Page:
Aimless Ramblings from a Blithering Lunatic . . .

Just another Microsoft MVPs site

Month: December 2004

Having issues with Outlook over the Internet?

Ok – so I have a new SBS Premium installation and all is going peachy, except that I can’t get Outlook over HTTP working.  It’s really annoying me, as I haven’t had any problem with any other SBS installation – Outlook over HTTP works great for all of them.  Mind you, OWA & RWW are working great – so I know 443 is getting to the external nic on the SBS ok.  I reran the CEICW and verified that ‘Outlook over the Internet’ was selected in the firewall configuration section.  Just to be safe, I compared the ISA settings to those on a working SBS – and everything matched – destination set, web publishing rule, etc.  I even checked the permissions on the /rpc directory under the default web site in IIS – everything is set just like it is supposed to be. 


So I started digging through my ISA logs, and in the web log I found where my connection attempts were hitting the server, and being dropped.  The log revealed a status code of 502, which according to Google indicated a ‘Bad Gateway’ error.   Huh?


So I posted to the Partner Newsgroups (you guys are aware of the MS Partner Newsgroups, right?  www.microsoft.com/partner )  Outlining the problem.  Woody Guo pointed me to URLScan, which was indeed installed on this machine as part of ISA FP1.  Specifically, he indicated the following edits were needed to the urlscan.ini file:


[RequestLimits]
; The entries in this section impose limits on the length
; of allowed parts of requests reaching the server.
MaxAllowedContentLength=2000000000
MaxUrl=16384
MaxQueryString=4096

In addition, you need to add the following verbs to the Allow Verbs:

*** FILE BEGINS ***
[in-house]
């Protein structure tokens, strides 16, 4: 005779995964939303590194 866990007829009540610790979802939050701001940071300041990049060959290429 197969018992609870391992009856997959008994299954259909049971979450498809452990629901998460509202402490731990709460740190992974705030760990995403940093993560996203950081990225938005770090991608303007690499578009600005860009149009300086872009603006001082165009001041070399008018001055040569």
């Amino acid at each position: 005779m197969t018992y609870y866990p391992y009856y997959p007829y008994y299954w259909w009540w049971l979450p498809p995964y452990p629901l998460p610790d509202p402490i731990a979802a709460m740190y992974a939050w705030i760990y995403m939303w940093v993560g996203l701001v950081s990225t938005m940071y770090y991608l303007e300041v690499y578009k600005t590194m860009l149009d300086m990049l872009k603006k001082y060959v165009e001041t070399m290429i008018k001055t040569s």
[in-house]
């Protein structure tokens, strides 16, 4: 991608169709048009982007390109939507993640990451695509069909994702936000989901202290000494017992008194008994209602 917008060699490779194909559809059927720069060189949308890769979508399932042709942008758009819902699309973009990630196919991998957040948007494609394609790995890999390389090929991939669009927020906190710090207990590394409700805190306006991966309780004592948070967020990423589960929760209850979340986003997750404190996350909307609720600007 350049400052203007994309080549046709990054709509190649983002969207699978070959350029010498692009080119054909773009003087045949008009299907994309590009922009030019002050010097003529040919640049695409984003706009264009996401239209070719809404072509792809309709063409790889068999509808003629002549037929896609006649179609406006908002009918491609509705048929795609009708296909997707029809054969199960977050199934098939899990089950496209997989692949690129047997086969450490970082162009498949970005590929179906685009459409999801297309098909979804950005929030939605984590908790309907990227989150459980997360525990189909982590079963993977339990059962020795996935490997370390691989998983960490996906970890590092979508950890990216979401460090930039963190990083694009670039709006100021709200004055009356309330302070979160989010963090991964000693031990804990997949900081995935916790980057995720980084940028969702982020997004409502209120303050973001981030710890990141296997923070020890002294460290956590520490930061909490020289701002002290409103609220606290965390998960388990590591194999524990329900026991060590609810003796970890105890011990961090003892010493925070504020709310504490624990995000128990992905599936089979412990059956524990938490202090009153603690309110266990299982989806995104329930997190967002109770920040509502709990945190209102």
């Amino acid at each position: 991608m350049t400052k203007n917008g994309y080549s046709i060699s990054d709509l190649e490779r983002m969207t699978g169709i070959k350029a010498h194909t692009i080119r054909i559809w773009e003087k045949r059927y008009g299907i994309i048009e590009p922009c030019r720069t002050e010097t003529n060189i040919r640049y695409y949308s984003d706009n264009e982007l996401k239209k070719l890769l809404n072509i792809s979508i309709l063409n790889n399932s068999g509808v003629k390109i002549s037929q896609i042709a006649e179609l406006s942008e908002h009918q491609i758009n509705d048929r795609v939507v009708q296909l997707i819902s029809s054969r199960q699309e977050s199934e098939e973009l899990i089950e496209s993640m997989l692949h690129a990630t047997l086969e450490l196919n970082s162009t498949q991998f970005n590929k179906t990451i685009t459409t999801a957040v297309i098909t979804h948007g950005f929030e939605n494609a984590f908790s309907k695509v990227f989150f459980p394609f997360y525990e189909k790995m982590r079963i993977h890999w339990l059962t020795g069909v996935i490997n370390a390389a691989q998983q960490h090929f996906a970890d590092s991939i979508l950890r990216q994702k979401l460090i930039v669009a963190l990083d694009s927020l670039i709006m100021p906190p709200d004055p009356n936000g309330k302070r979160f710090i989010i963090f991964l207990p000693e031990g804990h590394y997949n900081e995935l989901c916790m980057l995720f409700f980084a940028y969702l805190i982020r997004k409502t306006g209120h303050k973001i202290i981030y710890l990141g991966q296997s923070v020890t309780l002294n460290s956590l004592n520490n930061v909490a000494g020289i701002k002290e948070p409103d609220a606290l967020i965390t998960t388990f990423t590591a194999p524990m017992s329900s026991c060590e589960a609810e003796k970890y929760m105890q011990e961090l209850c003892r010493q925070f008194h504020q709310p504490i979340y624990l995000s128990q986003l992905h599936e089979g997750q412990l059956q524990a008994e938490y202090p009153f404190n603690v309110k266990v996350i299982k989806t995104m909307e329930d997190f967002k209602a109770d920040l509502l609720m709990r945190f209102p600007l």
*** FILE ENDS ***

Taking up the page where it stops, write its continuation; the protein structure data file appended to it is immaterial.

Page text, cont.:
RPC_IN_DATA
RPC_OUT_DATA

After editing the ini file, restart IIS Admin Service and Microsoft ISA Server Control services.


Needless to say, this did the trick and the client’s Outlook over HTTP is working like a charm!

Thanks Tucker!

Earlier this week, we were contacted by a prospective client who wanted us to check out their relatively new SBS install and make sure that everything was up to snuff, and get Exchange working.  Now, when Steve relayed to me that we needed to get Exchange working, that bothered me – because this was supposed to me a Dell OEM install – and even after the infamous 15 minute install, Exchange works.  I feared that the box had been set up entirely wrong by someone who didn’t know what they were doing . . .   and I’ve been doing more and more of these type of SBS cleanups lately . . .


So anyway, something new happened to me this morning.  Amy & I arrived at the client’s office, and we do our introductions.  Tucker (the client), shakes my hand and says that he’s really glad to meet me, as he feels like he knows me already.  Mind you, I’ve never met Tucker before – so my initial reaction was ‘Gee, I hope that feeling doesn’t have anything to do with VooDoo dolls & full-moon rituals!  ;^)    But seriously – he tells me that he found my blog and has been reading it.  Yep – this very blog.  He’s the very first person I’ve met who has read the blog before I met them.  Granted, I know there are many out there that fall into this category, but Tucker was the first . . .